The first step was to see what sort of condition this odd-ball was in. The aluminium coachwork was good but pretty much everything that was Volkswagen was in very poor condition if not completely rotten. The coachbuilders had used ’65 Type2 chassis which Ben was determined to repair and save to keep the buses original integrity. Added was a narrowed beam, steering box raise and full straight axle conversion on a new gear box and adjustable spring plates. It was then channelled by 3’’ to drop the body and Air bags added to the rear and air shocks at the front which Ben finds, if set up properly, can work particularly well. The bus already was built to run a Type3 engine – due to its flat shape – so they built a 1600 with Twin 36’s and having all the tin wear powder coated. Once the full set up had been decide on and parts purchased, the entire vehicle was dry built then disassembled so parts could be sand blasted, painted or powder coated ready for reassembly.

The aluminium body was carefully rubbed back with Scotch-Brite and painted using paint left over from Ben’s brothers Bay window. This colour works perfectly with the ghosted sign writing. The headlight rings were re-chromed and the indicators swapped for a pair taken from an Eriba Puck. Lucky for them, all the glass was present and they left the dash board as it was but he added an Oval indicator stalk to the steering column and a Massey Ferguson steering wheel. Ben had the front bench seat reupholstered to resemble a Chesterfield sofa and the cab floor carpet was actually taken from his spare bedroom. In the load area was originally checker plate but they went to Wood Stock Bournemouth and had timber slats cut to size which Mike oiled up an fitted to the load bed.  Above, Stuart at the Old Crow Speedshop made a perfectly fitting  bespoke canvas roof with leather fasteners and to finish it off the DMF was treated to a set of detailed flat4 Fuchs with tall 195 80 tyres at the rear.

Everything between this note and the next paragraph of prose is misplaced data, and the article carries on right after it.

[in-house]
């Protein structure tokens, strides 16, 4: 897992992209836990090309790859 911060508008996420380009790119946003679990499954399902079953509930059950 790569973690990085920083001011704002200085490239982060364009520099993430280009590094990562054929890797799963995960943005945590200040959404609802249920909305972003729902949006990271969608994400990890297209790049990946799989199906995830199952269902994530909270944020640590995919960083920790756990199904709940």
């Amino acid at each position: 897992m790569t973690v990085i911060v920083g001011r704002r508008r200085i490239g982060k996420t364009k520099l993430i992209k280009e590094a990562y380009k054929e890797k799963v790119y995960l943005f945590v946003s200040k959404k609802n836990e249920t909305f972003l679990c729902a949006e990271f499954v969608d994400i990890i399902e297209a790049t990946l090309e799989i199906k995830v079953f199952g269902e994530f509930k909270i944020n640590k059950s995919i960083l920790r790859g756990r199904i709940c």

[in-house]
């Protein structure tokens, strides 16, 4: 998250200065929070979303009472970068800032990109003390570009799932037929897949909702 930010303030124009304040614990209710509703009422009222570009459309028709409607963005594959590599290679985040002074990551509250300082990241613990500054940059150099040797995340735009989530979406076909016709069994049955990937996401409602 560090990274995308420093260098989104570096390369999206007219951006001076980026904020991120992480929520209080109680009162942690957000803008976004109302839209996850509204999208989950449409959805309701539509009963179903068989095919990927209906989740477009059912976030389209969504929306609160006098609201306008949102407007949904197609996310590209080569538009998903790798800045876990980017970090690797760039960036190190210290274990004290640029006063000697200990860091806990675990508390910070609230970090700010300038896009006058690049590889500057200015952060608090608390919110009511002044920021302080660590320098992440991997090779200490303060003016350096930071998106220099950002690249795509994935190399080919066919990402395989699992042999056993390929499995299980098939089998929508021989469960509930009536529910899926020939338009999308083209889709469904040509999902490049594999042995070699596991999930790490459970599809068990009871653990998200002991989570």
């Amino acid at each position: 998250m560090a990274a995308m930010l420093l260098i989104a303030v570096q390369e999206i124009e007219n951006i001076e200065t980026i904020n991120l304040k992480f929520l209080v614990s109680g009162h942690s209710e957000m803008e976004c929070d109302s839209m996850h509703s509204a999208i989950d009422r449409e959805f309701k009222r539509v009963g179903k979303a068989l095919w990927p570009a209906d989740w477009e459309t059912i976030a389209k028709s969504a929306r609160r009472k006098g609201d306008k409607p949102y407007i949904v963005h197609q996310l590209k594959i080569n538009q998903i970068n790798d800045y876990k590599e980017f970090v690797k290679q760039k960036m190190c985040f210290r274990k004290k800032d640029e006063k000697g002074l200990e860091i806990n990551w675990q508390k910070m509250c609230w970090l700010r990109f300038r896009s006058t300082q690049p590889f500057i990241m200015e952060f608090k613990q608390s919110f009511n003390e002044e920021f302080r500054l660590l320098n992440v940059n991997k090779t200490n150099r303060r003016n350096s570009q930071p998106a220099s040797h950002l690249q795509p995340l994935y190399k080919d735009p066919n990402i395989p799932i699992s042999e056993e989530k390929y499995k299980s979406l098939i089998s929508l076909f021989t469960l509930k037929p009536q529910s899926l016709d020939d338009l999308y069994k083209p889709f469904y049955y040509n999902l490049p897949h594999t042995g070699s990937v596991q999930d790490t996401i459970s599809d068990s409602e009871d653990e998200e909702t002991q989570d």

Not bad for 4 months work huh? Now, 8 years have past and the Devils Milk Float still looks a fresh as the day it was built. This vehicle is about as individual as they come and genuinely can’t see people ever getting bored of looking at it. I just hope now he’s blown the dust off, he might fancy displaying it again because it really is the one to see.

Ben would like to thank the German Folks worldwide, the German Folks UK in particular, Mike Attewell and James Self. His wife Lucy for putting up with my stupid ideas and cars. Last of all thanks to Bluebell and Buster – They’re just the cats but they make Ben happy.

Just to let you guys know for the right price Ben might be persuaded to sell as a new bigger project is on the horizon…

DMF - Full Gallery